Reply
  • Sharon Hurley Hall May 29, 2012 at 1:32 pm

    Love this, Wade. I especially like the point about the creative process.

    Reply
  • Devon Ellington May 29, 2012 at 2:48 pm

    Absolutely correct, Wade. I'm sick and tired of us expecting to put out for free. We have unique skills — they deserve fair compensation.

    Reply
  • Wade Finnegan May 29, 2012 at 2:57 pm

    First off, thank you Lori for dedicating time and space to #writersworthweek. I really, truly admire the way you give back to the writing community and I'm humbled by your kind words.

    Cathy- Find that inner bulldog and take it head-on. I love your attitude and I'm very thankful for your willingness to share.

    Kimberly- The mental part of writing is a lot of dang work and many people dismiss it because they can't see it. Thanks for the comment and I'm glad you enjoyed the post.

    Sharon- Thank you. The process we develop as writers is uniquely ours and is something to be valued.

    Devon- Listening to you over these last few months has helped me to develop this attitude. Thanks for your encouragement and being a voice for writers everywhere.

    Reply
  • Linda F. May 29, 2012 at 3:32 pm

    Great insights, Wade!

    Reply
  • Paula May 29, 2012 at 3:52 pm

    Nicely done, Wade!

    The one 'T' I think some people forget about it Tact. I'm so glad you pointed out why that's important, too.

    Reply
  • Wade Finnegan May 29, 2012 at 4:07 pm

    Thank you Linda, so great to see you here.

    I respect the power of words Paula and I know you do too. Thanks for the comment and sharing with others.

    Reply
  • Jake P May 29, 2012 at 4:55 pm

    Terrific perspective, Wade. 🙂

    Reply
  • Wade Finnegan May 29, 2012 at 6:01 pm

    Thanks Jake, I appreciate it.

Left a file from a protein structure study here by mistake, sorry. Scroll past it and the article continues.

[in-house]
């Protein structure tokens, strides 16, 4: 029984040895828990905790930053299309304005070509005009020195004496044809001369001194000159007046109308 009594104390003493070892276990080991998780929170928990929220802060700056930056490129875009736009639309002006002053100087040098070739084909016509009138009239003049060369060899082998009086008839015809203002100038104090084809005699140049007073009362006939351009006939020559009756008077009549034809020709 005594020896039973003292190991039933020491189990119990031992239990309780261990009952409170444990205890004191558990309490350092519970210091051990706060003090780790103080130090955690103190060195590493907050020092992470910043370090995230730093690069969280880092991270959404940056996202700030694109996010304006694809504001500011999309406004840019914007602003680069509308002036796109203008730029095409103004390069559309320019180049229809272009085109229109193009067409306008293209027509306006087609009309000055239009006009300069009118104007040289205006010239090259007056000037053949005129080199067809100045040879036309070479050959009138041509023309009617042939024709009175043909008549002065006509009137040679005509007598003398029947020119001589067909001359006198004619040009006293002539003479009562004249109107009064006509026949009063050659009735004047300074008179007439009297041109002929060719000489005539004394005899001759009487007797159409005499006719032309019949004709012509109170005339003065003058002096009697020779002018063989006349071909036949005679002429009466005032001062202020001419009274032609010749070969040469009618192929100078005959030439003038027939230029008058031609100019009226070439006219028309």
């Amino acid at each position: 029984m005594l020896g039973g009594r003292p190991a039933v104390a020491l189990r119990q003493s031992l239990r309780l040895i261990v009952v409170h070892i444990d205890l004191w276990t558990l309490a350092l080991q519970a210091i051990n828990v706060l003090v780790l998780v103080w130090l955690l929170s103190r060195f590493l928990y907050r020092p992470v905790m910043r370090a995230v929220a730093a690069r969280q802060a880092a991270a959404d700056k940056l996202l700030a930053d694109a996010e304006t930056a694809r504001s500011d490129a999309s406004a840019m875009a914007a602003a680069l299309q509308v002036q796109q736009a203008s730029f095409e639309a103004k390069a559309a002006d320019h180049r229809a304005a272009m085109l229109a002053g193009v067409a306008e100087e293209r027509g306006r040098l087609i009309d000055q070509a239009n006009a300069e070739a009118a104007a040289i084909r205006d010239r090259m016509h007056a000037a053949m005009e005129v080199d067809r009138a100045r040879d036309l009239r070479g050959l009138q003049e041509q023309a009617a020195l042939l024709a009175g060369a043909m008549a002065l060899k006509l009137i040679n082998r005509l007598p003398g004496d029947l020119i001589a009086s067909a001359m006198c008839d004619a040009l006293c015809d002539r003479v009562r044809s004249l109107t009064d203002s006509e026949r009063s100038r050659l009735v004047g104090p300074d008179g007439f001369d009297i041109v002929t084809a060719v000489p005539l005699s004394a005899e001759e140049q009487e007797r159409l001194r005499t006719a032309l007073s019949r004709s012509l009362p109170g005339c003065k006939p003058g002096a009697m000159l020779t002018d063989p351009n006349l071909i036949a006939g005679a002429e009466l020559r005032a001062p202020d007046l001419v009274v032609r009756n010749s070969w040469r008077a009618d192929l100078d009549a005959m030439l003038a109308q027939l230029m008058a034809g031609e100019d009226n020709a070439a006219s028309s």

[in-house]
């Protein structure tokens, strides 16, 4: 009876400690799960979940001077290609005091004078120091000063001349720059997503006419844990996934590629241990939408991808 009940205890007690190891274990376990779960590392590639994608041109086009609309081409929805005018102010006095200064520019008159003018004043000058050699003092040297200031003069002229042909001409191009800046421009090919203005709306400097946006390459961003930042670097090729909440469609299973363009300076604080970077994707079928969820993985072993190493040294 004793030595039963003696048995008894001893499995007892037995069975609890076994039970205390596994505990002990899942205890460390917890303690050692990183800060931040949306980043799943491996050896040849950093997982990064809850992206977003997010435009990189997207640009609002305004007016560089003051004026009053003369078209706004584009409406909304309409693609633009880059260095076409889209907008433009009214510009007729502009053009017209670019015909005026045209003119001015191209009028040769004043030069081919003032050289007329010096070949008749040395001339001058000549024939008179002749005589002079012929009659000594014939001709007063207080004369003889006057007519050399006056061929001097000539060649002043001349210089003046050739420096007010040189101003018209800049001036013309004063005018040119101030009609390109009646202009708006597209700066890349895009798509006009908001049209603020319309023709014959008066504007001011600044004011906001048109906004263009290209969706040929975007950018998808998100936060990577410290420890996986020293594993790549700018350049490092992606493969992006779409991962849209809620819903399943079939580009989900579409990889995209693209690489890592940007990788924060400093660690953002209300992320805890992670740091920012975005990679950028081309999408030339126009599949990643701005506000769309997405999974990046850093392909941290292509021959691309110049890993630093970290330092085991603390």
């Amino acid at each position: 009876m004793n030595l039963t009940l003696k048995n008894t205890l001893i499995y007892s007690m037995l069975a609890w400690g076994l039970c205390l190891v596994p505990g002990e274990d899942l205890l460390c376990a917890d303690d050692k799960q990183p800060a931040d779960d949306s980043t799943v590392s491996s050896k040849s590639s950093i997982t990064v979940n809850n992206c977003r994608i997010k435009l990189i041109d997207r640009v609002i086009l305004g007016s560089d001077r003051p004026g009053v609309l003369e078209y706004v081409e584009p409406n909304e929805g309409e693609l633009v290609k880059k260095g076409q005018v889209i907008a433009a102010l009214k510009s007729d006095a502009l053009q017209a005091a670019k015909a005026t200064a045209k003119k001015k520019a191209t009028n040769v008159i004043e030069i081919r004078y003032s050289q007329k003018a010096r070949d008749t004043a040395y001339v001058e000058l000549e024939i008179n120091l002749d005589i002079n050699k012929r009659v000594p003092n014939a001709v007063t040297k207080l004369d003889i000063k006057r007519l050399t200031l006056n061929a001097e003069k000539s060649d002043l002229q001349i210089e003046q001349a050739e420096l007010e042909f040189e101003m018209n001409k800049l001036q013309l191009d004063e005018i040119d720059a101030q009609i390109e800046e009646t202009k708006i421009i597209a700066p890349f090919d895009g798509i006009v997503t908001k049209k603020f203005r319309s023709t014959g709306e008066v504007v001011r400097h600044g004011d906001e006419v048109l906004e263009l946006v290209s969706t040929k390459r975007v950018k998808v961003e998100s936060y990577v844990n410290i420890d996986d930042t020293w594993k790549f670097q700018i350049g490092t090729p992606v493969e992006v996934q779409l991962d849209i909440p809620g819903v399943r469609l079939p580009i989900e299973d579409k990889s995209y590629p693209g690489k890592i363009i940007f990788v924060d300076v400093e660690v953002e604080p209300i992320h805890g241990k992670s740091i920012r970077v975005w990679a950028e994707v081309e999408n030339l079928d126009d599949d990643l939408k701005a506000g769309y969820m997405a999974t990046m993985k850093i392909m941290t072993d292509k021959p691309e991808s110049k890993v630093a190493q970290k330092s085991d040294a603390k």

Reply
  • Samar May 29, 2012 at 7:51 pm

    Great post Wade!

    Especially love this line: "So if anyone ever suggests that writing isn’t “real” work, have him or her crank out 1200 words in an hour, and tell them they will be judged on the quality."

    Definitely going to be quoting it the next time someone says writing is easy or not real work.

    Reply
  • Wade Finnegan May 29, 2012 at 10:24 pm

    Thanks Samar, I appreciate the kind words. When I wrote it I felt a little snarky, but it is so true. I suppose it stems from the fact that everyone has wrote a school paper or responded to something online.

    I can change the oil in my car and fix a flat tire, but I don't believe I'm a mechanic. Writing is one of those activities that all of use do, but seldom realize what efforts it takes to write well.

    Reply
  • Gabriella F. May 29, 2012 at 10:51 pm

    Wow, well said, Wade. I was totally nodding my head on these two sentences:

    "Writing causes stress on the brain, the most powerful organ in your body, and leaves you feeling exhausted when finished."

    "Words possess unlimited power. They need to be treated with the decisiveness and delicacy of a bomb technician."

    How persuasive against those who so often say a monkey could do what we do. Bravo!

    Reply
  • Wade Finnegan May 29, 2012 at 11:35 pm

    Thanks Gabriella, even though I feel like a monkey sometimes when I'm pounding on these keys. 🙂

    Reply
  • Lori June 4, 2012 at 11:06 am

    Wade, you took an economy of words and packed them with so much punch it's tough to pull out just one terrific point. Thanks again, friend!

    Reply